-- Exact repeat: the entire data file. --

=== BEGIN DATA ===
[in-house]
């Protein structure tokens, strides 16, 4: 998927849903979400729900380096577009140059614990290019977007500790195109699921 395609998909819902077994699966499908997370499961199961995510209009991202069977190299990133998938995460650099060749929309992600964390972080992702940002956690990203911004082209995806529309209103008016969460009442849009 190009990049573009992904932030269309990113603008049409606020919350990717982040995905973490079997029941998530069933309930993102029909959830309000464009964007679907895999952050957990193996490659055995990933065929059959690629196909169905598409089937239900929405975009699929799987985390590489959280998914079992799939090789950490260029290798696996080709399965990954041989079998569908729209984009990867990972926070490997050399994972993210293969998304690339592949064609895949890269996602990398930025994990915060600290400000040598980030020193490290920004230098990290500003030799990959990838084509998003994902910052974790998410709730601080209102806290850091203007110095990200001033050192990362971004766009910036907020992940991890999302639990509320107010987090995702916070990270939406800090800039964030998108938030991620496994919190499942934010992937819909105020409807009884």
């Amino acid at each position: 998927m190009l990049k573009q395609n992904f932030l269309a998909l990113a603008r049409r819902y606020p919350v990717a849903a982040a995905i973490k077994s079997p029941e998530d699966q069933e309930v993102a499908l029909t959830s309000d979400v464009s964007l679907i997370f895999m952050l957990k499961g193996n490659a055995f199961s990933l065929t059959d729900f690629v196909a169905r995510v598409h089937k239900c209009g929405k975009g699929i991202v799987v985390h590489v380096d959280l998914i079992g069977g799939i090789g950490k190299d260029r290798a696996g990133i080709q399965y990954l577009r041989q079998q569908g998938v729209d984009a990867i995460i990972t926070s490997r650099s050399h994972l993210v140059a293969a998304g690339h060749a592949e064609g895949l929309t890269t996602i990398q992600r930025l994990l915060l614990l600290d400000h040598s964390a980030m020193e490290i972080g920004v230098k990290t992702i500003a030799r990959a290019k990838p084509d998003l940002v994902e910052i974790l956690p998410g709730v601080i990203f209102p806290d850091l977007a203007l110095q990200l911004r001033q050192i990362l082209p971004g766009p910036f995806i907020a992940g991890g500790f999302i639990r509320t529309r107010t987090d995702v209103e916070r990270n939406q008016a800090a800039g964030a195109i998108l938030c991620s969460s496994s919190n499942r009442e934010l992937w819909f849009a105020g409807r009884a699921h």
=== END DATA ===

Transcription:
[in-house]
């Protein structure tokens, strides 16, 4: 998927849903979400729900380096577009140059614990290019977007500790195109699921 395609998909819902077994699966499908997370499961199961995510209009991202069977190299990133998938995460650099060749929309992600964390972080992702940002956690990203911004082209995806529309209103008016969460009442849009 190009990049573009992904932030269309990113603008049409606020919350990717982040995905973490079997029941998530069933309930993102029909959830309000464009964007679907895999952050957990193996490659055995990933065929059959690629196909169905598409089937239900929405975009699929799987985390590489959280998914079992799939090789950490260029290798696996080709399965990954041989079998569908729209984009990867990972926070490997050399994972993210293969998304690339592949064609895949890269996602990398930025994990915060600290400000040598980030020193490290920004230098990290500003030799990959990838084509998003994902910052974790998410709730601080209102806290850091203007110095990200001033050192990362971004766009910036907020992940991890999302639990509320107010987090995702916070990270939406800090800039964030998108938030991620496994919190499942934010992937819909105020409807009884």
């Amino acid at each position: 998927m190009l990049k573009q395609n992904f932030l269309a998909l990113a603008r049409r819902y606020p919350v990717a849903a982040a995905i973490k077994s079997p029941e998530d699966q069933e309930v993102a499908l029909t959830s309000d979400v464009s964007l679907i997370f895999m952050l957990k499961g193996n490659a055995f199961s990933l065929t059959d729900f690629v196909a169905r995510v598409h089937k239900c209009g929405k975009g699929i991202v799987v985390h590489v380096d959280l998914i079992g069977g799939i090789g950490k190299d260029r290798a696996g990133i080709q399965y990954l577009r041989q079998q569908g998938v729209d984009a990867i995460i990972t926070s490997r650099s050399h994972l993210v140059a293969a998304g690339h060749a592949e064609g895949l929309t890269t996602i990398q992600r930025l994990l915060l614990l600290d400000h040598s964390a980030m020193e490290i972080g920004v230098k990290t992702i500003a030799r990959a290019k990838p084509d998003l940002v994902e910052i974790l956690p998410g709730v601080i990203f209102p806290d850091l977007a203007l110095q990200l911004r001033q050192i990362l082209p971004g766009p910036f995806i907020a992940g991890g500790f999302i639990r509320t529309r107010t987090d995702v209103e916070r990270n939406q008016a800090a800039g964030a195109i998108l938030c991620s969460s496994s919190n499942r009442e934010l992937w819909f849009a105020g409807r009884a699921h």